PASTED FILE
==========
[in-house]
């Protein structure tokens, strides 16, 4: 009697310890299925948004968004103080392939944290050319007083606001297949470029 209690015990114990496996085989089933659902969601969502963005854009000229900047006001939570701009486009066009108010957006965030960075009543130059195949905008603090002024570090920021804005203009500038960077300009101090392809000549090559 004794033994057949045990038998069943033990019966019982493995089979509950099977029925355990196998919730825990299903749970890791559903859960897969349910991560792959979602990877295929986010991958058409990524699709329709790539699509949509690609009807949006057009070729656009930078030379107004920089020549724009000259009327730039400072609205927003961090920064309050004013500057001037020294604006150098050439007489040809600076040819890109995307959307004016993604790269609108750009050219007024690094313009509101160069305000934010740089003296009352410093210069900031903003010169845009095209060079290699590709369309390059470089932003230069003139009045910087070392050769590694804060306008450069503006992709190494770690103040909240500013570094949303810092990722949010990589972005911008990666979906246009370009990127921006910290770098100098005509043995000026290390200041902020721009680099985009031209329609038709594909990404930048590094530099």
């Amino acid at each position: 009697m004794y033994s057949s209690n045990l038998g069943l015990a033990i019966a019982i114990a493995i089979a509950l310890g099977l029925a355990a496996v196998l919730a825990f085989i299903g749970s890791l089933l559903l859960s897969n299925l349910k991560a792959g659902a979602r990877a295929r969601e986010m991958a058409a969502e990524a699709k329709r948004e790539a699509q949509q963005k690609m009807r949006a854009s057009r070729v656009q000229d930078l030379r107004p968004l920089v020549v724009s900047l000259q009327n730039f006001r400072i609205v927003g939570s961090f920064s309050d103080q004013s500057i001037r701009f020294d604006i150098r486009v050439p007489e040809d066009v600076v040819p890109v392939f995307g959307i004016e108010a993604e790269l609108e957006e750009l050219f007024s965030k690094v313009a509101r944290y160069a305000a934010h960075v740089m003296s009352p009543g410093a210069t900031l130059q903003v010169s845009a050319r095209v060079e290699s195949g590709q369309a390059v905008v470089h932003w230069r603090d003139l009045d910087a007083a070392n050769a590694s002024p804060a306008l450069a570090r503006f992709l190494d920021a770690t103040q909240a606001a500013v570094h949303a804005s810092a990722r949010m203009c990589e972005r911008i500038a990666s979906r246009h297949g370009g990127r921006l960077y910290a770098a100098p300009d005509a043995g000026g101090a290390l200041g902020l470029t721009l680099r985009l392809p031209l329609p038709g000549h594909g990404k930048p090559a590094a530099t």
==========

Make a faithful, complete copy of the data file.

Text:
[in-house]
């Protein structure tokens, strides 16, 4: 009697310890299925948004968004103080392939944290050319007083606001297949470029 209690015990114990496996085989089933659902969601969502963005854009000229900047006001939570701009486009066009108010957006965030960075009543130059195949905008603090002024570090920021804005203009500038960077300009101090392809000549090559 004794033994057949045990038998069943033990019966019982493995089979509950099977029925355990196998919730825990299903749970890791559903859960897969349910991560792959979602990877295929986010991958058409990524699709329709790539699509949509690609009807949006057009070729656009930078030379107004920089020549724009000259009327730039400072609205927003961090920064309050004013500057001037020294604006150098050439007489040809600076040819890109995307959307004016993604790269609108750009050219007024690094313009509101160069305000934010740089003296009352410093210069900031903003010169845009095209060079290699590709369309390059470089932003230069003139009045910087070392050769590694804060306008450069503006992709190494770690103040909240500013570094949303810092990722949010990589972005911008990666979906246009370009990127921006910290770098100098005509043995000026290390200041902020721009680099985009031209329609038709594909990404930048590094530099």
């Amino acid at each position: 009697m004794y033994s057949s209690n045990l038998g069943l015990a033990i019966a019982i114990a493995i089979a509950l310890g099977l029925a355990a496996v196998l919730a825990f085989i299903g749970s890791l089933l559903l859960s897969n299925l349910k991560a792959g659902a979602r990877a295929r969601e986010m991958a058409a969502e990524a699709k329709r948004e790539a699509q949509q963005k690609m009807r949006a854009s057009r070729v656009q000229d930078l030379r107004p968004l920089v020549v724009s900047l000259q009327n730039f006001r400072i609205v927003g939570s961090f920064s309050d103080q004013s500057i001037r701009f020294d604006i150098r486009v050439p007489e040809d066009v600076v040819p890109v392939f995307g959307i004016e108010a993604e790269l609108e957006e750009l050219f007024s965030k690094v313009a509101r944290y160069a305000a934010h960075v740089m003296s009352p009543g410093a210069t900031l130059q903003v010169s845009a050319r095209v060079e290699s195949g590709q369309a390059v905008v470089h932003w230069r603090d003139l009045d910087a007083a070392n050769a590694s002024p804060a306008l450069a570090r503006f992709l190494d920021a770690t103040q909240a606001a500013v570094h949303a804005s810092a990722r949010m203009c990589e972005r911008i500038a990666s979906r246009h297949g370009g990127r921006l960077y910290a770098a100098p300009d005509a043995g000026g101090a290390l200041g902020l470029t721009l680099r985009l392809p031209l329609p038709g000549h594909g990404k930048p090559a590094a530099t």